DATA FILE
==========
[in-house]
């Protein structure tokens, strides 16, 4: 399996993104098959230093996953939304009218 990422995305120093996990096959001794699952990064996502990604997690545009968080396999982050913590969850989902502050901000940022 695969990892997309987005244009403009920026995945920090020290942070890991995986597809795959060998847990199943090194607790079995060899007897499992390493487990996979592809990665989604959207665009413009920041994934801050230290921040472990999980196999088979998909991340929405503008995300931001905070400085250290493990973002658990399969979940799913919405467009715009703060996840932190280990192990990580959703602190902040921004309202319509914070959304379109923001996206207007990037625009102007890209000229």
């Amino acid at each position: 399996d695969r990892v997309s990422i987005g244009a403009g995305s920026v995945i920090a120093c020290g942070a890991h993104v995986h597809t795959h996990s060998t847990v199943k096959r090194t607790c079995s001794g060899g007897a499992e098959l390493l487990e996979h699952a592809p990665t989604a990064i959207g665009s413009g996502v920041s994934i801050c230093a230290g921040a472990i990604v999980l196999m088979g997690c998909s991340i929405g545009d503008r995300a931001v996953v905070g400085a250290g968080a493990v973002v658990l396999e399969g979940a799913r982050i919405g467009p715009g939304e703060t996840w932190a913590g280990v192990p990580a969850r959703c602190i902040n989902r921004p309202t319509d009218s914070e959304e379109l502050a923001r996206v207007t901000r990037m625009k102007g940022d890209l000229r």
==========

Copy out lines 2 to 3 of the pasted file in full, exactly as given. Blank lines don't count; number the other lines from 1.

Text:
């Protein structure tokens, strides 16, 4: 399996993104098959230093996953939304009218 990422995305120093996990096959001794699952990064996502990604997690545009968080396999982050913590969850989902502050901000940022 695969990892997309987005244009403009920026995945920090020290942070890991995986597809795959060998847990199943090194607790079995060899007897499992390493487990996979592809990665989604959207665009413009920041994934801050230290921040472990999980196999088979998909991340929405503008995300931001905070400085250290493990973002658990399969979940799913919405467009715009703060996840932190280990192990990580959703602190902040921004309202319509914070959304379109923001996206207007990037625009102007890209000229």
């Amino acid at each position: 399996d695969r990892v997309s990422i987005g244009a403009g995305s920026v995945i920090a120093c020290g942070a890991h993104v995986h597809t795959h996990s060998t847990v199943k096959r090194t607790c079995s001794g060899g007897a499992e098959l390493l487990e996979h699952a592809p990665t989604a990064i959207g665009s413009g996502v920041s994934i801050c230093a230290g921040a472990i990604v999980l196999m088979g997690c998909s991340i929405g545009d503008r995300a931001v996953v905070g400085a250290g968080a493990v973002v658990l396999e399969g979940a799913r982050i919405g467009p715009g939304e703060t996840w932190a913590g280990v192990p990580a969850r959703c602190i902040n989902r921004p309202t319509d009218s914070e959304e379109l502050a923001r996206v207007t901000r990037m625009k102007g940022d890209l000229r």